Peru could 'easily double' U.S. avocado volumes in 2012, says expert
A Peruvian avocado expert says the industry could easily double its U.S.-bound exports this year, but will probably wait until Californian supply clears up before sending significant volumes.
La Molina Agricultural University professor Guillermo Parodi tells www.freshfruitportal.com the opening of the U.S. market is an attractive proposition for exporters, but they need to avoid flooding the market.
"It's a rapidly growing industry - in 2011 Peru exported a volume of 80,500 metric tons (MT) around the world with an FOB (freight on board) value of US$164.5 million, and you compare that to 2010 when the value of exports was a total of US$84 million," he says.
"I think it’s possible our exports this year will be much more than US$200 million - it's hard to say what figure exactly but our conditions are very good this year out in the fields and I think prices will stay stable and perhaps grow, with an average somewhere between US$1.50-1.90 a kilo.
"In the U.S. we are the first from the Southern Hemisphere to get there, in a window when Californian production is winding down and Mexico isn’t there anymore. We will be harvesting at the end of April, sending small volumes through May and June, and building up the rhythm before shipping large amounts between June and July."
Parodi says the reasoning behind the strategy is to avoid oversupply in the market and to get better prices.
"Now we have the new market opened to us with the U.S. which is a great opportunity for Peru, especially in the south of the country, as a market where consumers have a good understanding of Hass avocados and consume a lot of them," he adds.
"As the last one wasn’t a full season and we just started in the U.S., we should be able to double our exports there without difficulty."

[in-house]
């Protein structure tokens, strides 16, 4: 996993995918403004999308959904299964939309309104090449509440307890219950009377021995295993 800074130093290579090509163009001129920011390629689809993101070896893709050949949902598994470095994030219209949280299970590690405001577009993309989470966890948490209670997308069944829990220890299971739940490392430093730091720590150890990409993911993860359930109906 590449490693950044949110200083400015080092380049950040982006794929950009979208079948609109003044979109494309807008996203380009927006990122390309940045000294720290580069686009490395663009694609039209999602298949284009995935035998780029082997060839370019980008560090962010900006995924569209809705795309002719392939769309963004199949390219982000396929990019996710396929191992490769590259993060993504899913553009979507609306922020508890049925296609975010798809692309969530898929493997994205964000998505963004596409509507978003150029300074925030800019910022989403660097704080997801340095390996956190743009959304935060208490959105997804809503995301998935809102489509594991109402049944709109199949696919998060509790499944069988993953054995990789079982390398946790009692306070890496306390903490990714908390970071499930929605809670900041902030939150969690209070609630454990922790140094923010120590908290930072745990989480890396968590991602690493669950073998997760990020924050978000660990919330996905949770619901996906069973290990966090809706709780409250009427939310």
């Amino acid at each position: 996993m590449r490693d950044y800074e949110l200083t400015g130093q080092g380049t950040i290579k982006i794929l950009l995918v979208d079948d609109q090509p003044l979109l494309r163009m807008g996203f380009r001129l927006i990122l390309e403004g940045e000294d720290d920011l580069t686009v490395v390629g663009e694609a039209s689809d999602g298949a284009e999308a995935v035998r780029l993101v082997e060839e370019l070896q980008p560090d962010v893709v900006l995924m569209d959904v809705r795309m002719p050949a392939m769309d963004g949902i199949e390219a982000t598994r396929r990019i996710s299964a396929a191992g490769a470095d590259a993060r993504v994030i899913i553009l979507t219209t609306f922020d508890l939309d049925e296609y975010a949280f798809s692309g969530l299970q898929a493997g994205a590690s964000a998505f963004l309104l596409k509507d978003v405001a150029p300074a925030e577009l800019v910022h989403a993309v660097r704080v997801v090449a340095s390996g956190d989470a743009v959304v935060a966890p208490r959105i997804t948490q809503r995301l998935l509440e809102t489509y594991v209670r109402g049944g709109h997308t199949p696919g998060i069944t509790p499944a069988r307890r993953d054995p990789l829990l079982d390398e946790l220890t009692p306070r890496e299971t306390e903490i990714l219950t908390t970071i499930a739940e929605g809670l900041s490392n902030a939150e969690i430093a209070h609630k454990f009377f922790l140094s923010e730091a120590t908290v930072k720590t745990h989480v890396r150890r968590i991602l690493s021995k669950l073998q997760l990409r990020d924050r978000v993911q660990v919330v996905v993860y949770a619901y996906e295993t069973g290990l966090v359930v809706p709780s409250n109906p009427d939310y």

Peru's largest market at the moment is Europe, which has become a challenge for key suppliers to the market such as South Africa. Last season, South African avocado exporters were relieved when Peru gained access to the U.S. without cold treatment, which took some weight of of Europe.
However, the U.S. opening and efforts in Asia do not mean Peru is shifting its focus away from Europe.
"Europe is very significant for us and will continue to be, that's for sure, but you don't want congestion there, and we do converge with other exporters like South Africa in the market.
"Peru also has a lot of interest in Asia, which we envision as the third big market in the future, but there are different tastes, different customs, there’s not the same interest, so we have to wait and see how that goes.
"We’re mainly looking at Korea, China and Taiwan, and are particularly interested in Japan, however we have to see how the topic of quarantine goes as negotiations are still taking place - if we could end up with 10% of Asia consuming at least some avocados, we would be going quite well."
Parodi's research at the university involves forming a strategic plan for Peru's avocado industry, while he also conducts professional workshops for the Peruvian Agri Institute in Lambayeque for farmers interested in the crop.
Parodi notes that the amount of enquiry for more Hass avocado planting is 'notable' at the moment.
"Peru already has a strong focus on horticultural production, especially in asparagus, but asparagus farms have reached their high levels of production and there are many growers who are switching to avocados and other fruits.
"Peru has increased its planting on the coastal areas with a lot of investment from Lambayeque through to Arequipa, with the main Hass areas being Lambayeque itself, Libertad, Ica, Lima and Ancash.
"Along the coast there is better irrigation and unlike Chile at the moment we have experienced a year of rain, and that is good for production.
"We are going to become an important player in the world of avocado producers, but we do need to have strategic plans to develop the avocado industry so it can reach its potential."
He says strategic planning is following four main principles:
1. Genetic components - getting the right plant matter, the roots, the genetics, so that Peru can have the best avocadoes that are best suited to the regions where they grow.
2. Orchard management - improving nutrition, water usage, pruning techniques and getting better fruit set and fruit formation.
3. Health issues - plant health issues come with their own complexity and you have to manage ways to make the fruit healthier, so that involves looking for alternatives that use less chemicals and are more ecological
4. Harvest and postharvest - this is what will define the industry and how Peru’s avocadoes are perceived around the world, so it’s very important to have these processes that ensure quality.